The coastal section of Torremolino is a hillside sloping to a beach. Stone stairways lead from the beach road to parallel streets at higher elevations. Along these stairways, and on the streets are a great variety of stores and stands selling shoes, clothes, jewelry, wallets, watches, art objects, beach towels, etc. To accommodate those who would have difficulty climbing the steep stairs, there is an elevator costing half a Euro per trip. Across from the beach, hotels restaurants and shops line the road.
On the beach side, small restaurants are positioned about a block apart. Behind each is a concession area (7 Euros for two chaise lounges and an umbrella for the day) reaching about halfway to the water. The entire waterfront beach area is public and free of charge. The water was calm most of the time because the wind, which seemed to arrive late afternoon, blew from west to east, not towards the beach. The beach was uncrowded in May but, we were told, would be jammed in July and August. Unlike most Americans, Spaniards receive a full month of vacation when they begin a job.
Saturday morning, we returned to Malaga, where we had landed on our flight from Madrid. Malaga is a small, attractive city -- the main city of coastal Andalucia-- located about 20 minutes drive west of Torremolinos. The port area is clean and lined with palm and plane trees and adorned with bougainvillea, aloes, geraniums and other flowering plants. Two ocean liners were docked near the waterfront promenade. A large Moorish fortress, La Alcazaba, sits on a hillside, overlooking the harbor. A tall, domed tower of a cathedral also dominates the skyline. The cathedral was designed for a second matching tower; but, the funds for construction of the tower were, at the request of Spanish General Galves (?), used instead to support the American Revolution. [We were told that Galveston, Texas was named after the General, who settled in Louisiana following the revolution.]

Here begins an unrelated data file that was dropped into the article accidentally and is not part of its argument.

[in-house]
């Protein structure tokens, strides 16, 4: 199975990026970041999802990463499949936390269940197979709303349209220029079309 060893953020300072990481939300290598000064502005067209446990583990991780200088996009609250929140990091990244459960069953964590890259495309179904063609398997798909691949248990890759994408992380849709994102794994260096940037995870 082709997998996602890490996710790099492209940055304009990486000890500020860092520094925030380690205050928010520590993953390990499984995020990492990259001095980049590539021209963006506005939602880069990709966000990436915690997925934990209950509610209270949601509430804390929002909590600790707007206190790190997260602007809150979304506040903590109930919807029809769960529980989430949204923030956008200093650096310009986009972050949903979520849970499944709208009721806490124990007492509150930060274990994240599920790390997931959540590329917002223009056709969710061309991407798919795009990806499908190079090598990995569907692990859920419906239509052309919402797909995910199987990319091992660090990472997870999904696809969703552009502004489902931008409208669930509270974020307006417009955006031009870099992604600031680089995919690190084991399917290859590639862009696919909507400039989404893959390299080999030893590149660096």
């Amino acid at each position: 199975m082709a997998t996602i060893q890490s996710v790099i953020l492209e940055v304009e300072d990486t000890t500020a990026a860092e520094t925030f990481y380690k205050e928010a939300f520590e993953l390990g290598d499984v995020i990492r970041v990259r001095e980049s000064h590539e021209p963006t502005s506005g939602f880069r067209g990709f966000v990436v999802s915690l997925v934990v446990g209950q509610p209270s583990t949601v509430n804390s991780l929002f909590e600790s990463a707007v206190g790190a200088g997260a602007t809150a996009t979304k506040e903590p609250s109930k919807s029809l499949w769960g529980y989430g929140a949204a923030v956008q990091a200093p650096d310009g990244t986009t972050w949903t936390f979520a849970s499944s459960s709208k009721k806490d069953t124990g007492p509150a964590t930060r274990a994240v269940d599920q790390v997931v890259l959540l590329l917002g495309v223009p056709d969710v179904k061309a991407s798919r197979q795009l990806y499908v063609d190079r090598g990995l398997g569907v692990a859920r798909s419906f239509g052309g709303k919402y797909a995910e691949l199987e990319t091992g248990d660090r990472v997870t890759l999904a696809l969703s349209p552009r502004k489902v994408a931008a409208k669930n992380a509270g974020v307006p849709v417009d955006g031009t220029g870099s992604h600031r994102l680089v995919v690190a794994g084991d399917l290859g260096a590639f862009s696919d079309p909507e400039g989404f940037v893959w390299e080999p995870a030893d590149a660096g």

On the Plaza de la Merced, we walked past the home where Picasso lived after his birth in Malaga. Then we visited the small museum that houses sketches and paintings by Picasso once owned by members of his family. The museum is interesting but has few of Picasso's more significant works. Picasso was a great fan of the Malaga bullring. The bullring was inactive when we visited it, still being cleaned up after a concert. Ten minutes seated in the ring told us two things. Two hours in the direct sun during bullfights (the cheaper seats) would be incredibly hot! And the stone seats provide no comfort. Bullfighting fans bring special cushions to make them bearable. Attached to the bullring was a small bullfighting museum containing some of the elaborate costumes and paraphernalia of famous matadors, photos of bullfights and a few mounted heads of bulls.
We stopped to see the remains of a Roman amphitheater, currently under restoration, in the shadow of the Moorish fortifications. Near the amphitheater, we entered a building housing two of the elaborate and beautiful floats carried in religious processions by various brotherhoods. Members of forty brotherhoods hand-carry heavy floats during 10-hour processions. One of the floats we saw was an elaborate gold-trimmed wood crypt elaborately carved of a variety of beautiful woods. The other was completely silver-plated with a tapestry roof and a woven silver train like that on a royal bridal gown. Each was a treasure.
We enjoyed a walk through the center of Malaga, which houses many majestic churches and small restaurants. Spanish families, dressed in their colorful Sunday best, were pouring out of one large church after a confirmation ceremony, then standing outside to chat and enjoy the beautiful weather. We picked a small restaurant for lunch and enjoyed both the food and the view of happy families.